France and Germany will fight back against US green tech poaching

France’s and Germany’s economic ministers will request the US to stop making aggressive overtures to European businesses in an effort to attract their green investments across the Atlantic. This was stated by French officials ahead of a Washington visit this week.

On Tuesday, Bruno Le Maire from France and Robert Habeck from Germany will meet with White House officials to express concerns over President Joe Biden’s climate legislation, Inflation Reduction Act. They also hope to push for improved cooperation.

The US $370bn package contains hundreds of billions in green tech subsidies. It aims to boost investment in everything, from electric carmakers to producers of renewable energy. The original purpose of the bill was to challenge China’s dominance in green tech. However, it is predicated on local manufacturing, leading to fears that more businesses looking to invest in Europe might instead choose to go to the US.

The French officials stated that Le Maire, Habeck and Habeck would ask the US to not go beyond this framework and actively try to steal EU businesses. In recent months, representatives of several US economic bodies including Ohio and Michigan toured Europe to promote the incentives.

One French official stated that they are looking for exemptions but also mutual understanding in order to avoid a subsidy race and avoid aggressive tactics such as the US administration visiting European companies to inquire if they would like to move their factories to America. “You don’t do that with friends.”

The second official said that there was enough room for everyone.

Habeck and Le Maire will be meeting Janet Yellen (US Treasury secretary), Katherine Tai (trade representative) and Gina Raimondo (commerce secretary).

EU repeatedly demanded exemptions from the US climate package in order to allow some European businesses to benefit from the subsidy without having to uproot their production. Some manufacturers find this market attractive because of the lower energy costs in the US. They are less exposed to the effects of Russia’s invasion on the global oil and gas markets.

Officials said that the Le Maire and Habeck visits were intended to show unity between France, Germany, and Europe at a time when relations are already strained by Europe’s energy crisis and the fallout of the Ukraine war. However, they will not be able to offer much extra flexibility.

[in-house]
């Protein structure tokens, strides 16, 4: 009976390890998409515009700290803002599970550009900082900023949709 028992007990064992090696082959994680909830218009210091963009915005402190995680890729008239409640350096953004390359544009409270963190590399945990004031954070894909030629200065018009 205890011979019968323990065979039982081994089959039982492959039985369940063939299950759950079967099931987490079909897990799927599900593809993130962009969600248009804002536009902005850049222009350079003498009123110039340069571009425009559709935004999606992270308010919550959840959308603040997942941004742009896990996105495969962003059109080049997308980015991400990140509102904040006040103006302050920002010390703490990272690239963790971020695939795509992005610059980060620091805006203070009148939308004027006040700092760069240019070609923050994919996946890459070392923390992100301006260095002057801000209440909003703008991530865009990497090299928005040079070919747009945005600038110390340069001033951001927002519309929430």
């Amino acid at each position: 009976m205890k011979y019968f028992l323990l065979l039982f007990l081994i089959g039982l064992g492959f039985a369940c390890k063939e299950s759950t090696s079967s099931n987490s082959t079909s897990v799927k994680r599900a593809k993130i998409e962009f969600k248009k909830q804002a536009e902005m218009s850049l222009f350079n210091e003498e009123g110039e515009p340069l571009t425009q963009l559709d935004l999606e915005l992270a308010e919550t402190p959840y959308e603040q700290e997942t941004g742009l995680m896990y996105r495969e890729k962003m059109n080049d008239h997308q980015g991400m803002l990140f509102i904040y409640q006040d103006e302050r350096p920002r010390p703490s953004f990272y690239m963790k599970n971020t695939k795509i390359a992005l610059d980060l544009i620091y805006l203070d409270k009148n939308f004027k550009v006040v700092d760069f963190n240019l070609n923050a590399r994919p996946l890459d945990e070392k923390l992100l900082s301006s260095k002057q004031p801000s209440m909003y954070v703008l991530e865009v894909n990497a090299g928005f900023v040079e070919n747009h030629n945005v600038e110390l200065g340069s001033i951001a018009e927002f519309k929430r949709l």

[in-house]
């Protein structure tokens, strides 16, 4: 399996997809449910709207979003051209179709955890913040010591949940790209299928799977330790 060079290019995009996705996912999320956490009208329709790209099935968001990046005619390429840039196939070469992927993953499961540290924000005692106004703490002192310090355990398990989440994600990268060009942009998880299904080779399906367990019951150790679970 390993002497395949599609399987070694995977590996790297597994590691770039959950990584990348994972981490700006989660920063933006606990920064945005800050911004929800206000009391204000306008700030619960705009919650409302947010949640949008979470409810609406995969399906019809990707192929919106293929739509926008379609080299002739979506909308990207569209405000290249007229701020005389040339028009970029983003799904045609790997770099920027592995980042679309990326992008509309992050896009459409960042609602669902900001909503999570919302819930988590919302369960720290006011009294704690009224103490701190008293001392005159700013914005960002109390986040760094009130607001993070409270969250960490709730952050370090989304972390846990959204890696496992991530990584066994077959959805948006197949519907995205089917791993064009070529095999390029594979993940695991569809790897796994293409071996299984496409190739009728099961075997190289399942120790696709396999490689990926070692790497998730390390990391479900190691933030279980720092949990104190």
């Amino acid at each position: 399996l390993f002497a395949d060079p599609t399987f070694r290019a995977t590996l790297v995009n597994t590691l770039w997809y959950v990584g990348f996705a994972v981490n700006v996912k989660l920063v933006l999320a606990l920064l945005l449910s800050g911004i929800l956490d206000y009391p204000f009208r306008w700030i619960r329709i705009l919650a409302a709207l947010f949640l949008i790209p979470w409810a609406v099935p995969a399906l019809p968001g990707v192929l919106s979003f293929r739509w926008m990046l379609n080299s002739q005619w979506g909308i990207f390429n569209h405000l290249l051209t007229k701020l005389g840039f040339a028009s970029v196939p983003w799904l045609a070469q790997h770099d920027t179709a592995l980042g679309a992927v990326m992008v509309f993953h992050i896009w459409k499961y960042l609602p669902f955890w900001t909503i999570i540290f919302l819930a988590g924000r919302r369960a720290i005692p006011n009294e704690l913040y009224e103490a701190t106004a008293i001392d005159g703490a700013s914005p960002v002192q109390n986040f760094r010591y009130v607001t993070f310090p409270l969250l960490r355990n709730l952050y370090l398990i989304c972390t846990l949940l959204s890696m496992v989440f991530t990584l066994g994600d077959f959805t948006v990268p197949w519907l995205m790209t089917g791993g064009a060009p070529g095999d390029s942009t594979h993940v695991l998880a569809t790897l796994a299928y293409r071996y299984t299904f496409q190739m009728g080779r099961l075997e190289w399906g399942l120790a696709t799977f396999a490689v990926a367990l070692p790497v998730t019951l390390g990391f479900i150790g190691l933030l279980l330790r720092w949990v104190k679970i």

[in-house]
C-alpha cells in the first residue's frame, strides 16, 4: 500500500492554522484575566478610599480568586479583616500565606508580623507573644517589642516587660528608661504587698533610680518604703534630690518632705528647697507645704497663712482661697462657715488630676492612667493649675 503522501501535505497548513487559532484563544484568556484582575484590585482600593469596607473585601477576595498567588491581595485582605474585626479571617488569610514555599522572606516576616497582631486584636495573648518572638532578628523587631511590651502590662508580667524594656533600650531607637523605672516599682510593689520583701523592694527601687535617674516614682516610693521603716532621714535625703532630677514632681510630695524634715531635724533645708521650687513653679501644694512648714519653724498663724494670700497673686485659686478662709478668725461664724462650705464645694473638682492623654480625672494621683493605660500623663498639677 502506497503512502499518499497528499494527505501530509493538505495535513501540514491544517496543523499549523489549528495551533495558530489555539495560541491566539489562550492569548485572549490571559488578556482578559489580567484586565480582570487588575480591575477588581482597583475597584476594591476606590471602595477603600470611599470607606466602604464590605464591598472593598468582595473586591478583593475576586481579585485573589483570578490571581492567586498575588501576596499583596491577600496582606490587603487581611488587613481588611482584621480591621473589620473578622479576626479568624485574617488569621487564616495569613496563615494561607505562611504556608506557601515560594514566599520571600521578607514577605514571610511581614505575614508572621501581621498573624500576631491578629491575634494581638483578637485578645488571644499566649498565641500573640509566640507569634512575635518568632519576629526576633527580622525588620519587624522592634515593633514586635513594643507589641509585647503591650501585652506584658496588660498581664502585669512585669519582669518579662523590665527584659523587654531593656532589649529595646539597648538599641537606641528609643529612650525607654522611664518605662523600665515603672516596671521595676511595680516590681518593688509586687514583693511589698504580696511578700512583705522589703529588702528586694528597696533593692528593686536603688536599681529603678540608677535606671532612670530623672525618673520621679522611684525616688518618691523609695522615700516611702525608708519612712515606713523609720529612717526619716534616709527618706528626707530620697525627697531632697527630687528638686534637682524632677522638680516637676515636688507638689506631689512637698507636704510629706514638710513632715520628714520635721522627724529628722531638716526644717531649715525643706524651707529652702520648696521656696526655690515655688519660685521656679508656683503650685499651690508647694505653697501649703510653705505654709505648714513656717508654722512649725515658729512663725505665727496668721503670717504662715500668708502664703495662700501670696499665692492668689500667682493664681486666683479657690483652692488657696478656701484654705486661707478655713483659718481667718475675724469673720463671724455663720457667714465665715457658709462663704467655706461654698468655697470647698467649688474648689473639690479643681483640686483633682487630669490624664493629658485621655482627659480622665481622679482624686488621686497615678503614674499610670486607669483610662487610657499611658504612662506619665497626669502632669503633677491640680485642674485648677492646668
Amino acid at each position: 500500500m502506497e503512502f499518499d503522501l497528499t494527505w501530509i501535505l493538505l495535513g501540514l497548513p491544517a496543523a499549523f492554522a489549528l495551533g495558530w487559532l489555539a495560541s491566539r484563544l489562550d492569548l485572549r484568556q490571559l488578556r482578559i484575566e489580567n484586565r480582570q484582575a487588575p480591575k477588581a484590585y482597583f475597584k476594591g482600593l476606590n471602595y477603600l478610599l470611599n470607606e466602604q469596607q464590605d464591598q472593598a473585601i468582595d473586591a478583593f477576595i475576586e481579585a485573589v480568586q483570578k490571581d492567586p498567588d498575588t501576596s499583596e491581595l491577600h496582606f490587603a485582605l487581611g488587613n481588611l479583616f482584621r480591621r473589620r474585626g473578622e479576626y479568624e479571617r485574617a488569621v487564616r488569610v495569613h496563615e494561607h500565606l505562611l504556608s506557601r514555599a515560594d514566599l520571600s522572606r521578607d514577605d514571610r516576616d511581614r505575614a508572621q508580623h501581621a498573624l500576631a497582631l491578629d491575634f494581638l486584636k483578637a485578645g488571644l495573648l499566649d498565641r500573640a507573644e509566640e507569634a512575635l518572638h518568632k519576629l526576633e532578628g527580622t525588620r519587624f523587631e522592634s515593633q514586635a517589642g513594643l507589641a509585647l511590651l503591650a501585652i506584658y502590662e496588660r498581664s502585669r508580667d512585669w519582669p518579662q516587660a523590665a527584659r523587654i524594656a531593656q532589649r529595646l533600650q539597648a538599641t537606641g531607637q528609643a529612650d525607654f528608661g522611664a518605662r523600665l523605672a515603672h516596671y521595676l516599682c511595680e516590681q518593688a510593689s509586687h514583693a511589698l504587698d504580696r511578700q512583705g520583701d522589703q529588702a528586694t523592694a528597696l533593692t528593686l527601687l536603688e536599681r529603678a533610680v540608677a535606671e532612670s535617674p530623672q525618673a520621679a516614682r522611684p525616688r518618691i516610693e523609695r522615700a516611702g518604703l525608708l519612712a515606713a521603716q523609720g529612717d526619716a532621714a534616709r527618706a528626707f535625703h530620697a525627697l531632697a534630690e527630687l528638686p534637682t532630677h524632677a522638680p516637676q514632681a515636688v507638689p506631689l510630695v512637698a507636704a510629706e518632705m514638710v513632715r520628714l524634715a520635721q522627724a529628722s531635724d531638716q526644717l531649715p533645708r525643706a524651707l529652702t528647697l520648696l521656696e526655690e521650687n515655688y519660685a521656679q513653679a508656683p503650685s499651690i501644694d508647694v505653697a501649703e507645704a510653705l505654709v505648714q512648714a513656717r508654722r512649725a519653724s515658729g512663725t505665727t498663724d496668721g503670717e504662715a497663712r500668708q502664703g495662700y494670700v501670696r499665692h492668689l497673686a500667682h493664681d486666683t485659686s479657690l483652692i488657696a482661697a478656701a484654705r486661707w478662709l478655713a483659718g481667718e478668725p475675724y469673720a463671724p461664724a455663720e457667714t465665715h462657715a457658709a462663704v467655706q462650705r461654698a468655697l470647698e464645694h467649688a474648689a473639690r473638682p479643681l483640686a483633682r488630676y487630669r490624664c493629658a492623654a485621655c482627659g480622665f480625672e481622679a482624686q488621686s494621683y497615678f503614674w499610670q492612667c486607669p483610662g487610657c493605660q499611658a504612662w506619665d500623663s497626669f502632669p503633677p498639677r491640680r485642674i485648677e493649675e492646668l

The exemption that has been granted allows electric cars made outside North America to be eligible for tax credits. This could prove to be a significant shift that could help German automakers.

German officials expressed concern that some members of the US Congress might want to reopen the agreement on electric cars. One stated that there have been attempts to reopen the agreement and that they want to emphasize how important it was for them to preserve it.

Habeck and Le Maire hope to convince the US to be more flexible when it comes to the IRA’s local production requirements for critical materials used to make electric cars batteries. Officials from Germany and France said that this is an area where the EU and US have already signed co-operation agreements. They will also demand transparency about the amount of US subsidies given to businesses. This could allow the EU match some of these incentives.

The bloc’s trade policy is generally managed by the European Commission. A German official however noted that it was important for France and Germany to explain to the US from a national perspective the impact that the IRA could have upon us and the challenges it poses.

The EU is currently preparing its response to the US climate program. This includes loosening restrictions on European subsidies and additional funding for green technology businesses.

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